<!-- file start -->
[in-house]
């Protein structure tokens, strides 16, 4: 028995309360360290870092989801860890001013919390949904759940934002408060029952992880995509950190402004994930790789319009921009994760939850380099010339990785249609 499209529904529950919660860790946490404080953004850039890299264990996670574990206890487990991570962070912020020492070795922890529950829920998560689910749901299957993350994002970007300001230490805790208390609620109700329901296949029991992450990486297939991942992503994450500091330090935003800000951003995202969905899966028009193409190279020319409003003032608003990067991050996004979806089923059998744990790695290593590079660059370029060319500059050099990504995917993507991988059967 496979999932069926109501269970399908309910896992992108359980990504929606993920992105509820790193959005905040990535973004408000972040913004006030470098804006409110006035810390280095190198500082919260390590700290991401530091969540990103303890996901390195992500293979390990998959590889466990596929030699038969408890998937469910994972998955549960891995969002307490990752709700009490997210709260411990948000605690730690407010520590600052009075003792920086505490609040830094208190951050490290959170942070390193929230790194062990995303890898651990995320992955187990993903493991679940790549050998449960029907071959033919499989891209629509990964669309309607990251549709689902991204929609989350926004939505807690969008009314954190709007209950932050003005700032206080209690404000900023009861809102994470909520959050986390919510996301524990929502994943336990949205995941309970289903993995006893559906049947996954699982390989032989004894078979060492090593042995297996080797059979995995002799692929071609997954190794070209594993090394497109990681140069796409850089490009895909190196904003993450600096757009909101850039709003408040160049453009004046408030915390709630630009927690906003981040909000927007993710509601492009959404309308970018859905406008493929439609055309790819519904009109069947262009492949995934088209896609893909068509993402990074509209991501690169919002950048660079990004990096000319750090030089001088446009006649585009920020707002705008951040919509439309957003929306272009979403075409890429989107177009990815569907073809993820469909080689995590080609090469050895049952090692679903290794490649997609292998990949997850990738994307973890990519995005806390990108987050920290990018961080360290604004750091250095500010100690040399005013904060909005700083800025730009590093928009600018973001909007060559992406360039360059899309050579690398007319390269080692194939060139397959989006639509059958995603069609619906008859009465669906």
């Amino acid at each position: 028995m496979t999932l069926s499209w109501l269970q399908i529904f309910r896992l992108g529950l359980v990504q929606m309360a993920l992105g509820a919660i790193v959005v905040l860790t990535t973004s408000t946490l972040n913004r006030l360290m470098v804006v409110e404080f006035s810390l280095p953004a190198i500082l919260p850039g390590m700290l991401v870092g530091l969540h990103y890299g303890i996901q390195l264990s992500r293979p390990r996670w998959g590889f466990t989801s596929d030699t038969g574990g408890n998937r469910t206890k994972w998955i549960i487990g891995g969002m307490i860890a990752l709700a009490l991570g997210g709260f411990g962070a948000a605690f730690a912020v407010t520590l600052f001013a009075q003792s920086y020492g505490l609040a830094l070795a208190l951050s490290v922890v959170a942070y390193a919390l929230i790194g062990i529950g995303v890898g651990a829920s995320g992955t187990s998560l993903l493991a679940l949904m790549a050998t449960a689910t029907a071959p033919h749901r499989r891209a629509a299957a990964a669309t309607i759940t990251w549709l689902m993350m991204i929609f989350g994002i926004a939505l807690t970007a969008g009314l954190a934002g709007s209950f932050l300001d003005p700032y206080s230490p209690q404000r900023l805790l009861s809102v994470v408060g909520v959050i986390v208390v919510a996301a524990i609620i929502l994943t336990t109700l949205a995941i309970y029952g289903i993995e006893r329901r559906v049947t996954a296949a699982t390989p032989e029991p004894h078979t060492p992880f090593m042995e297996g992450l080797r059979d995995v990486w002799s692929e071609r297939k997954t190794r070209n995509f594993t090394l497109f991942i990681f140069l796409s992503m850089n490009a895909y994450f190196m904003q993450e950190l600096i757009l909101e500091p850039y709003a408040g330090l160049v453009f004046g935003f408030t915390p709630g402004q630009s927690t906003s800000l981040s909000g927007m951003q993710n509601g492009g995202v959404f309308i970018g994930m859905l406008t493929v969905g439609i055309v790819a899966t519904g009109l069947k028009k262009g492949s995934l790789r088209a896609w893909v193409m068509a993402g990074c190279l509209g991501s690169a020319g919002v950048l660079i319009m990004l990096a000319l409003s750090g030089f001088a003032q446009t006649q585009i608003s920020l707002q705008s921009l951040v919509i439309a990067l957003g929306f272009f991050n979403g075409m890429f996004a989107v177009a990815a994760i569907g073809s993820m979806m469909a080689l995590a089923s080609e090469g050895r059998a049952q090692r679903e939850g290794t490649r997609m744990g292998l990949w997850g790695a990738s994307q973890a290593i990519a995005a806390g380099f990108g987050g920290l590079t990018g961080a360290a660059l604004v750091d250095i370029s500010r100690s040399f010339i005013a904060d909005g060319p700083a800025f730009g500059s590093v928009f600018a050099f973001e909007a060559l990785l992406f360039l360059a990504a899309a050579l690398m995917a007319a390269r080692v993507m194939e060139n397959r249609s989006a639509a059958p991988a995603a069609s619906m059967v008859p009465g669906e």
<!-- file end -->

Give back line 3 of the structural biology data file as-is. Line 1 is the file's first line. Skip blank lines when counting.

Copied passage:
């Amino acid at each position: 028995m496979t999932l069926s499209w109501l269970q399908i529904f309910r896992l992108g529950l359980v990504q929606m309360a993920l992105g509820a919660i790193v959005v905040l860790t990535t973004s408000t946490l972040n913004r006030l360290m470098v804006v409110e404080f006035s810390l280095p953004a190198i500082l919260p850039g390590m700290l991401v870092g530091l969540h990103y890299g303890i996901q390195l264990s992500r293979p390990r996670w998959g590889f466990t989801s596929d030699t038969g574990g408890n998937r469910t206890k994972w998955i549960i487990g891995g969002m307490i860890a990752l709700a009490l991570g997210g709260f411990g962070a948000a605690f730690a912020v407010t520590l600052f001013a009075q003792s920086y020492g505490l609040a830094l070795a208190l951050s490290v922890v959170a942070y390193a919390l929230i790194g062990i529950g995303v890898g651990a829920s995320g992955t187990s998560l993903l493991a679940l949904m790549a050998t449960a689910t029907a071959p033919h749901r499989r891209a629509a299957a990964a669309t309607i759940t990251w549709l689902m993350m991204i929609f989350g994002i926004a939505l807690t970007a969008g009314l954190a934002g709007s209950f932050l300001d003005p700032y206080s230490p209690q404000r900023l805790l009861s809102v994470v408060g909520v959050i986390v208390v919510a996301a524990i609620i929502l994943t336990t109700l949205a995941i309970y029952g289903i993995e006893r329901r559906v049947t996954a296949a699982t390989p032989e029991p004894h078979t060492p992880f090593m042995e297996g992450l080797r059979d995995v990486w002799s692929e071609r297939k997954t190794r070209n995509f594993t090394l497109f991942i990681f140069l796409s992503m850089n490009a895909y994450f190196m904003q993450e950190l600096i757009l909101e500091p850039y709003a408040g330090l160049v453009f004046g935003f408030t915390p709630g402004q630009s927690t906003s800000l981040s909000g927007m951003q993710n509601g492009g995202v959404f309308i970018g994930m859905l406008t493929v969905g439609i055309v790819a899966t519904g009109l069947k028009k262009g492949s995934l790789r088209a896609w893909v193409m068509a993402g990074c190279l509209g991501s690169a020319g919002v950048l660079i319009m990004l990096a000319l409003s750090g030089f001088a003032q446009t006649q585009i608003s920020l707002q705008s921009l951040v919509i439309a990067l957003g929306f272009f991050n979403g075409m890429f996004a989107v177009a990815a994760i569907g073809s993820m979806m469909a080689l995590a089923s080609e090469g050895r059998a049952q090692r679903e939850g290794t490649r997609m744990g292998l990949w997850g790695a990738s994307q973890a290593i990519a995005a806390g380099f990108g987050g920290l590079t990018g961080a360290a660059l604004v750091d250095i370029s500010r100690s040399f010339i005013a904060d909005g060319p700083a800025f730009g500059s590093v928009f600018a050099f973001e909007a060559l990785l992406f360039l360059a990504a899309a050579l690398m995917a007319a390269r080692v993507m194939e060139n397959r249609s989006a639509a059958p991988a995603a069609s619906m059967v008859p009465g669906e």